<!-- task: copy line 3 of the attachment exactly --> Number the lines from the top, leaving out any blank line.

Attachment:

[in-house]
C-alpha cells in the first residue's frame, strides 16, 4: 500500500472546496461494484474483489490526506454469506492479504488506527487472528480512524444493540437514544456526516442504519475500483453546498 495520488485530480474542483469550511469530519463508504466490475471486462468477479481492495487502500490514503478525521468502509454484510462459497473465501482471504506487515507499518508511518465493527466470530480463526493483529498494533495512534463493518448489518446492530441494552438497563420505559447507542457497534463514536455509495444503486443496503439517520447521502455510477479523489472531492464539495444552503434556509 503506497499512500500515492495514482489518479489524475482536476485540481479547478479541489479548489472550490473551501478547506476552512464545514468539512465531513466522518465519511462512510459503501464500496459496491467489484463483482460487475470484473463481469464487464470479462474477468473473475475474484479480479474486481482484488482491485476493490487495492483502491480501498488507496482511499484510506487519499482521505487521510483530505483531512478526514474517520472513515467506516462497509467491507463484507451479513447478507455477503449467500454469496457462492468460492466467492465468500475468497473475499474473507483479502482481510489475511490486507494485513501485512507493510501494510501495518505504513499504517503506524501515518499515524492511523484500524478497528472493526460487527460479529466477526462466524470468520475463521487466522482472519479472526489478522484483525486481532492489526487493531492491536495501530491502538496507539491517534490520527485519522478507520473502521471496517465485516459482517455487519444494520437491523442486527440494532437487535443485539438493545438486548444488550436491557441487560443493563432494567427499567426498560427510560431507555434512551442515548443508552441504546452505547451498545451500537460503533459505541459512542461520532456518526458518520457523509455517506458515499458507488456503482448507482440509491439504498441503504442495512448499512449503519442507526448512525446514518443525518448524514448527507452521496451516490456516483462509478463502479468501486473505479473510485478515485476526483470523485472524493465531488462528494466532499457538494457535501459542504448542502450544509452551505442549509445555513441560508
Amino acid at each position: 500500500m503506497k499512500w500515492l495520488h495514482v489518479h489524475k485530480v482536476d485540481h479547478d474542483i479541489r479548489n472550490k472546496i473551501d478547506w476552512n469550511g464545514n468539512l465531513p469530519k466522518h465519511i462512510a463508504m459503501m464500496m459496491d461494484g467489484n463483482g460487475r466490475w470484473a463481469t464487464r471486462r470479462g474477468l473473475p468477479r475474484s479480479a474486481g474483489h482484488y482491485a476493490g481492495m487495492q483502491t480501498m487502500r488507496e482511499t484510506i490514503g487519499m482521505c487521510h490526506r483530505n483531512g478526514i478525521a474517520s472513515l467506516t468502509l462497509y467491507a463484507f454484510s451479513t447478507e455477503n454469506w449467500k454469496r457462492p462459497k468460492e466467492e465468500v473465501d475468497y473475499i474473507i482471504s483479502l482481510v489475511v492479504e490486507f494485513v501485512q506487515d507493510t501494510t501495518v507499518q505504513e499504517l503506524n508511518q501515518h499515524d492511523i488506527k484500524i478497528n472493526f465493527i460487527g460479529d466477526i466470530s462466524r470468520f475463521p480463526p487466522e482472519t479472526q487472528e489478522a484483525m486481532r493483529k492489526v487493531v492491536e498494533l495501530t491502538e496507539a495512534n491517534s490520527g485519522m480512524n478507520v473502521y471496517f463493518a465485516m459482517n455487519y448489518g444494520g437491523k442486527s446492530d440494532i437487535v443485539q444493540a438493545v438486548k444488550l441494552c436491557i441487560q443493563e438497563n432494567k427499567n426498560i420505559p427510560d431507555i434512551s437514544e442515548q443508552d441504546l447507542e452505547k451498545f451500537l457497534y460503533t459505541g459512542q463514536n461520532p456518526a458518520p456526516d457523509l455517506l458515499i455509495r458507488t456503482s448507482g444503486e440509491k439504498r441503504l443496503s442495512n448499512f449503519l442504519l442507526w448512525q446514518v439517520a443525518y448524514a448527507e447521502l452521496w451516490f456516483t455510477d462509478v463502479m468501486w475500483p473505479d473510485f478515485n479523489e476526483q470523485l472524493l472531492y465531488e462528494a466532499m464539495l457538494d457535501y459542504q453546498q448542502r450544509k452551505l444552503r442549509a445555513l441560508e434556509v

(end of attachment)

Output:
Amino acid at each position: 500500500m503506497k499512500w500515492l495520488h495514482v489518479h489524475k485530480v482536476d485540481h479547478d474542483i479541489r479548489n472550490k472546496i473551501d478547506w476552512n469550511g464545514n468539512l465531513p469530519k466522518h465519511i462512510a463508504m459503501m464500496m459496491d461494484g467489484n463483482g460487475r466490475w470484473a463481469t464487464r471486462r470479462g474477468l473473475p468477479r475474484s479480479a474486481g474483489h482484488y482491485a476493490g481492495m487495492q483502491t480501498m487502500r488507496e482511499t484510506i490514503g487519499m482521505c487521510h490526506r483530505n483531512g478526514i478525521a474517520s472513515l467506516t468502509l462497509y467491507a463484507f454484510s451479513t447478507e455477503n454469506w449467500k454469496r457462492p462459497k468460492e466467492e465468500v473465501d475468497y473475499i474473507i482471504s483479502l482481510v489475511v492479504e490486507f494485513v501485512q506487515d507493510t501494510t501495518v507499518q505504513e499504517l503506524n508511518q501515518h499515524d492511523i488506527k484500524i478497528n472493526f465493527i460487527g460479529d466477526i466470530s462466524r470468520f475463521p480463526p487466522e482472519t479472526q487472528e489478522a484483525m486481532r493483529k492489526v487493531v492491536e498494533l495501530t491502538e496507539a495512534n491517534s490520527g485519522m480512524n478507520v473502521y471496517f463493518a465485516m459482517n455487519y448489518g444494520g437491523k442486527s446492530d440494532i437487535v443485539q444493540a438493545v438486548k444488550l441494552c436491557i441487560q443493563e438497563n432494567k427499567n426498560i420505559p427510560d431507555i434512551s437514544e442515548q443508552d441504546l447507542e452505547k451498545f451500537l457497534y460503533t459505541g459512542q463514536n461520532p456518526a458518520p456526516d457523509l455517506l458515499i455509495r458507488t456503482s448507482g444503486e440509491k439504498r441503504l443496503s442495512n448499512f449503519l442504519l442507526w448512525q446514518v439517520a443525518y448524514a448527507e447521502l452521496w451516490f456516483t455510477d462509478v463502479m468501486w475500483p473505479d473510485f478515485n479523489e476526483q470523485l472524493l472531492y465531488e462528494a466532499m464539495l457538494d457535501y459542504q453546498q448542502r450544509k452551505l444552503r442549509a445555513l441560508e434556509v